In my head I am Adele. I am Aloe Blacc and Eminem. I am Florence Welsh and Fiona Apple. I am Elton John and Ella Fitzgerald, Miles Davis and Michael Stipe. I am Kylie and Dolly, Janis and Dusty, Aretha and Billie, all rolled into one pitch-perfect, perky-breasted package. Give me a stage and I will strut with the best of them.
Except back in the real world, I am Ruth, and I can’t even sing Happy Birthday in tune. I am that girl who was asked to mime in school performances.
I have done my dues, when it comes to being a fan of music. The first single I ever bought was on vinyl, that’s how old I am. (It was the Pet Shop Boys, that’s how cool I am.) I’ve been to hundreds of gigs – from smoky bars to stadiums, theatres to record shops to living rooms. As a teenager, my pocket money all went on music mags – Smash Hits first, then Select, Melody Maker, NME, Q. I made mixtapes and compilation CDs, joined in with swag swaps all over the world. Thankfully my tastes improved over time, and I moved from boy bands to bluegrass, from Disney to deep funk. Now I play music everywhere – in the car, in the bath, when I run. I surround myself with sound, in the hope that some of it, just some, might work its way inside.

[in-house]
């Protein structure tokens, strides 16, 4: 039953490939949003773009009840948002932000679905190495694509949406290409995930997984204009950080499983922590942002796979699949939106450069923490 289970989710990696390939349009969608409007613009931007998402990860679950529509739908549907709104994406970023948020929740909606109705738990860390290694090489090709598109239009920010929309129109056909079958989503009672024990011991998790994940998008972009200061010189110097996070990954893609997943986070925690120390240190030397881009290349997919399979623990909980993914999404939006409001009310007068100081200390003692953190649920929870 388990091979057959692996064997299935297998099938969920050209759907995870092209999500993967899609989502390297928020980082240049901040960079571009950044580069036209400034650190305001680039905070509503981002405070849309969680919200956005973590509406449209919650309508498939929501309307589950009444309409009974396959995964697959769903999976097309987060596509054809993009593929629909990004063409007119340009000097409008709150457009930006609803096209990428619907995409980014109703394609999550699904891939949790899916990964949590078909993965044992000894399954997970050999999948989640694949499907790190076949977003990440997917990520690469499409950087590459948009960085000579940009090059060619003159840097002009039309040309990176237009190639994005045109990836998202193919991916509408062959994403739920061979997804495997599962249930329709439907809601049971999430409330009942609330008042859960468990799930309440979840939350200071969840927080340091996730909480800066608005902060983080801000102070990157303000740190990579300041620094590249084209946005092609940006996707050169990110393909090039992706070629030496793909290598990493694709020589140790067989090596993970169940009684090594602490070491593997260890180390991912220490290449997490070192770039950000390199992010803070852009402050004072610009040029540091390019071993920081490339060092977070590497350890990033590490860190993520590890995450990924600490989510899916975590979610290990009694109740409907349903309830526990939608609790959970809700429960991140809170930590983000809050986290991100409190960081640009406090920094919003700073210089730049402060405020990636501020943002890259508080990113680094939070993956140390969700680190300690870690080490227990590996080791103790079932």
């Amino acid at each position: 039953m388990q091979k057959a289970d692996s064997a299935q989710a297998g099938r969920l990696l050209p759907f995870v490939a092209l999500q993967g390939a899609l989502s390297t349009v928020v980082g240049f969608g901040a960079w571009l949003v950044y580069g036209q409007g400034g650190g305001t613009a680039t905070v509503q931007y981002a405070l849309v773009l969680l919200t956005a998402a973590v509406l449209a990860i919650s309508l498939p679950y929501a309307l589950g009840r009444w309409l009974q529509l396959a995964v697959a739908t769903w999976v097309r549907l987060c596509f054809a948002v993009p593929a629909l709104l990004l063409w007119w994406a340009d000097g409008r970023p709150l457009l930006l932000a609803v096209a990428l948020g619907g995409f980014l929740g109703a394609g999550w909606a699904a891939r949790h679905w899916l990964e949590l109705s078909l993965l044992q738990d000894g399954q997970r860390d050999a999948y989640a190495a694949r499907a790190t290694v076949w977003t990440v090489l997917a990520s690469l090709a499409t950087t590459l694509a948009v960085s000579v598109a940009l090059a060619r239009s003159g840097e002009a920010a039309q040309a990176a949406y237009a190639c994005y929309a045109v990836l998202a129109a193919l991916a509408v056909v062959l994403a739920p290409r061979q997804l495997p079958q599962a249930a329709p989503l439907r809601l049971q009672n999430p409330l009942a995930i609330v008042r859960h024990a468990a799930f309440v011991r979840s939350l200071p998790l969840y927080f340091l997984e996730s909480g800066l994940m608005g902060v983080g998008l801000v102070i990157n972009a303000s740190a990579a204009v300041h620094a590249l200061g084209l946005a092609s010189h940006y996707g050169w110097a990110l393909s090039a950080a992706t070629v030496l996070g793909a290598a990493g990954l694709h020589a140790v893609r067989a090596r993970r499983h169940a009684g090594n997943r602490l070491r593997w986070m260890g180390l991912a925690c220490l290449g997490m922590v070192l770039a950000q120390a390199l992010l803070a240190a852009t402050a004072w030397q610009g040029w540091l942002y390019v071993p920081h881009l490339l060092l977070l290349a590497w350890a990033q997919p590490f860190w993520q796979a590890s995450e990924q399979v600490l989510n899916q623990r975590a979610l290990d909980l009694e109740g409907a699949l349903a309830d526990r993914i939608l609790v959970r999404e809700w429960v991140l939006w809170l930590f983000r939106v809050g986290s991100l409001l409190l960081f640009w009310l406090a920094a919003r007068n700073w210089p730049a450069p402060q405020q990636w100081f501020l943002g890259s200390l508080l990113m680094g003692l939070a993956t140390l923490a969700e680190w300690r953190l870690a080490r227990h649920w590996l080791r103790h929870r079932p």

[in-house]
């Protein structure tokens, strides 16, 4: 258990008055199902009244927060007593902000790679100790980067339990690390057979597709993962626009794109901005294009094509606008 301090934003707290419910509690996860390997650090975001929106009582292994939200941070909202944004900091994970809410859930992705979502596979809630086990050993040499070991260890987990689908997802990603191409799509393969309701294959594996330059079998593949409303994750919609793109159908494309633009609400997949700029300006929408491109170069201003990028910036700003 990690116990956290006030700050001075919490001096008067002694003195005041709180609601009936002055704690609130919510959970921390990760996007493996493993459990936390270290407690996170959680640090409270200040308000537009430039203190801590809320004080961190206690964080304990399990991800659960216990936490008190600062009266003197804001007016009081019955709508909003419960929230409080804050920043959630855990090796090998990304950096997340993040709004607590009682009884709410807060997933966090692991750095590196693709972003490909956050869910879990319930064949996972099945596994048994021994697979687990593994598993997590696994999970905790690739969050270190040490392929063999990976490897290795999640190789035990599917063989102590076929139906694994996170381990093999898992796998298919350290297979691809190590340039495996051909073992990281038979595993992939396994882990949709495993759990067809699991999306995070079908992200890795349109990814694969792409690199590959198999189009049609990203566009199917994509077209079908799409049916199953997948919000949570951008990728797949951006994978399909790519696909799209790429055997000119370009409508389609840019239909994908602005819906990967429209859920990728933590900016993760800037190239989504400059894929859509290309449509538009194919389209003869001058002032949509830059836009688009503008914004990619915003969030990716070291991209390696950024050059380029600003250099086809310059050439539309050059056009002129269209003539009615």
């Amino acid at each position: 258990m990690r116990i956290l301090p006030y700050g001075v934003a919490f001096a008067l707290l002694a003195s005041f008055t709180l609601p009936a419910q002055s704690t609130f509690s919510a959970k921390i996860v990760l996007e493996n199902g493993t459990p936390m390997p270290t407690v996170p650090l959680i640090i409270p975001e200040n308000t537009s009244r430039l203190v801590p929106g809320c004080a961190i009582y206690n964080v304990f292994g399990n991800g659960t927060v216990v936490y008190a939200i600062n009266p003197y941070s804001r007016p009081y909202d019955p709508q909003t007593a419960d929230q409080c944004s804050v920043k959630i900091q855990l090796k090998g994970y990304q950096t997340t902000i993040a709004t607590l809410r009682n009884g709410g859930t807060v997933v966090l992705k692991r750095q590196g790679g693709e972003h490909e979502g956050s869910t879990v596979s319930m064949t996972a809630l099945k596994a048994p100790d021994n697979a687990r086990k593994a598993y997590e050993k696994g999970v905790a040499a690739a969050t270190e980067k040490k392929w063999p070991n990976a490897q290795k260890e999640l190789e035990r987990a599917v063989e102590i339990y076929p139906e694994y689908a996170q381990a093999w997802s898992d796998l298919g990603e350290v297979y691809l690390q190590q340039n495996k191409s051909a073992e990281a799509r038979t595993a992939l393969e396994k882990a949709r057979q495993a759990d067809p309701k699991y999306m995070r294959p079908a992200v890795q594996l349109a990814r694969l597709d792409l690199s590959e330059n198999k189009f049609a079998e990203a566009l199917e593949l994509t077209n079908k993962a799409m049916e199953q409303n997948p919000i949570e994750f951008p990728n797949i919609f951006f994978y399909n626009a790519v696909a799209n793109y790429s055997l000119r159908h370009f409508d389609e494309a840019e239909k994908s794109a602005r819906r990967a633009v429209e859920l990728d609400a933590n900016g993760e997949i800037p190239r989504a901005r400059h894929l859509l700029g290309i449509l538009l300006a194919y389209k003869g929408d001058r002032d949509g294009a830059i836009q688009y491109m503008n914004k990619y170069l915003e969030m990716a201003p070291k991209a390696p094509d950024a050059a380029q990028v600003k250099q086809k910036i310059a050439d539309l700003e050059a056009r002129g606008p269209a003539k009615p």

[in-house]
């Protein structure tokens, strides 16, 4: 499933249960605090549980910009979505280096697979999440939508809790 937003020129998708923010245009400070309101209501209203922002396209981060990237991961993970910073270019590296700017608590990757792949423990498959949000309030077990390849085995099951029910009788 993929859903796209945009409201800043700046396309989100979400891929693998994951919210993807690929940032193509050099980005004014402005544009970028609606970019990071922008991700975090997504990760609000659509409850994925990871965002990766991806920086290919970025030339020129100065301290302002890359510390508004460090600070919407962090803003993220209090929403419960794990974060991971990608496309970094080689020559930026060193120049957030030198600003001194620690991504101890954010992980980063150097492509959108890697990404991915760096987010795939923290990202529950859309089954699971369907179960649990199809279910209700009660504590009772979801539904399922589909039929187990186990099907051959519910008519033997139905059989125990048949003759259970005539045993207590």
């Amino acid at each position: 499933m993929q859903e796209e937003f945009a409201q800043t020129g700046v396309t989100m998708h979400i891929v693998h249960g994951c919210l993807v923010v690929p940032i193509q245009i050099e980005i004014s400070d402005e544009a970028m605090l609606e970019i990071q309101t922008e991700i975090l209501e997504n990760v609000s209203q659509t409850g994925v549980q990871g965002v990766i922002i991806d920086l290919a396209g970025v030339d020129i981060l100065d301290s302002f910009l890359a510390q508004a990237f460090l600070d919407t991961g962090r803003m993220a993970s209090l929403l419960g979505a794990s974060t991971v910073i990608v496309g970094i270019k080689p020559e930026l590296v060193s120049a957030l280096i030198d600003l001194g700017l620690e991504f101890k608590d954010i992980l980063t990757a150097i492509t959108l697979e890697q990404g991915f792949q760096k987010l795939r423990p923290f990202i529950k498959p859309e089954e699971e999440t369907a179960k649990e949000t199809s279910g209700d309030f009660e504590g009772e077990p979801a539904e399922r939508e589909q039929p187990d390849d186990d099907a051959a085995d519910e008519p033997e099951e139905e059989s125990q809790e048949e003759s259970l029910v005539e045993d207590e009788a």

But it never does. The most basic chords are a strum too far. I have the natural rhythm of an ironing board.
I wish I had music in me. I wish I could caress sweet sounds from a clarinet like my old friend Archie Taylor could. I wish, like my husband, I could pick up any old harp and play the blues. I wish I were a Corr – not Jim, obviously – and that I could fiddle and pout and make people whirl. But I am as bad with drumsticks as I am with chopsticks. I fumble, I’m halting, I stutter.
I would like, just once, to make beautiful music. If I could stand on stage playing saxophone – cradling that silver seahorse in my arms – I think I would always be happy. If I could make my fingers dance over the black and white keys of a piano, or jauntily pluck at a ukulele, or even just stand there and sing; gently, soft, and sweet. That would be lovely.
My son is trying hard to help me. He says, ‘Don’t worry Mummy, it’s only me listening’. He holds my hands and jigs up and down on the spot, grinning at me like a loon. “Come on!” he says. “Sing something! It’s not that difficult.”
But it is difficult. It’s impossible. When the sound that comes out of my mouth so markedly misses the sound I want to make, it makes me think I shouldn’t even try.
Only when I’m alone, with my headphones in and my hips swaying, do I feel that the music is in me.
In my head I am Stevie Nicks. I am Brian Molko and Billy Corgan, Joni Mitchell and Joan Baez. I am Aimee Mann and Louis Armstrong. I am Shania and Shakira and Nicki Minaj.
In my head I am Beyonce, but better.
In my head is where the music can stay.